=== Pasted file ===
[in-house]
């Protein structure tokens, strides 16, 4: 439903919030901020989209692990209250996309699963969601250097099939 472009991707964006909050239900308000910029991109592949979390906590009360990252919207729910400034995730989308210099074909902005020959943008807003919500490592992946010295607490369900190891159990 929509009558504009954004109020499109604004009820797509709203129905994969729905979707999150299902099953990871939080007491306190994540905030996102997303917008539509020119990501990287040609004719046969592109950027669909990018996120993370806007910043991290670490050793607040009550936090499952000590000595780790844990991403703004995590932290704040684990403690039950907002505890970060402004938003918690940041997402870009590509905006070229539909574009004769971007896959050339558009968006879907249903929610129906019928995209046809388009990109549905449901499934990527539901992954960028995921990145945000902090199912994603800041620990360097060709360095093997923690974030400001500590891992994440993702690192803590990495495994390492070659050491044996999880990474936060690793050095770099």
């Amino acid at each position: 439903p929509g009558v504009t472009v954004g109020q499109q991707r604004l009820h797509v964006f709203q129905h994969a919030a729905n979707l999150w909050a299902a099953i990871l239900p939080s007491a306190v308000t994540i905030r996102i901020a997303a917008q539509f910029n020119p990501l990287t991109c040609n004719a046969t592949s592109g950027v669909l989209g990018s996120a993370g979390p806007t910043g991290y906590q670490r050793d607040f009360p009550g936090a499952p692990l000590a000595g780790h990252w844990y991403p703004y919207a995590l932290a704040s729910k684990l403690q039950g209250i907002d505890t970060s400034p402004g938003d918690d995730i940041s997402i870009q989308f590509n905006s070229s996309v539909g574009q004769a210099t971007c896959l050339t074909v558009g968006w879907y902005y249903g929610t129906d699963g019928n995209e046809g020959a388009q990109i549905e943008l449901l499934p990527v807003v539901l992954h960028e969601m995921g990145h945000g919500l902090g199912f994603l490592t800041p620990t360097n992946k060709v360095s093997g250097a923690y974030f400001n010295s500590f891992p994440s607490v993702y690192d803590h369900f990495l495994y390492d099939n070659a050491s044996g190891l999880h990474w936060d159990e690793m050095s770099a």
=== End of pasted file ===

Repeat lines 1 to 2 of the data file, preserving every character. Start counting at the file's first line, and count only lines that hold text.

[in-house]
């Protein structure tokens, strides 16, 4: 439903919030901020989209692990209250996309699963969601250097099939 472009991707964006909050239900308000910029991109592949979390906590009360990252919207729910400034995730989308210099074909902005020959943008807003919500490592992946010295607490369900190891159990 929509009558504009954004109020499109604004009820797509709203129905994969729905979707999150299902099953990871939080007491306190994540905030996102997303917008539509020119990501990287040609004719046969592109950027669909990018996120993370806007910043991290670490050793607040009550936090499952000590000595780790844990991403703004995590932290704040684990403690039950907002505890970060402004938003918690940041997402870009590509905006070229539909574009004769971007896959050339558009968006879907249903929610129906019928995209046809388009990109549905449901499934990527539901992954960028995921990145945000902090199912994603800041620990360097060709360095093997923690974030400001500590891992994440993702690192803590990495495994390492070659050491044996999880990474936060690793050095770099």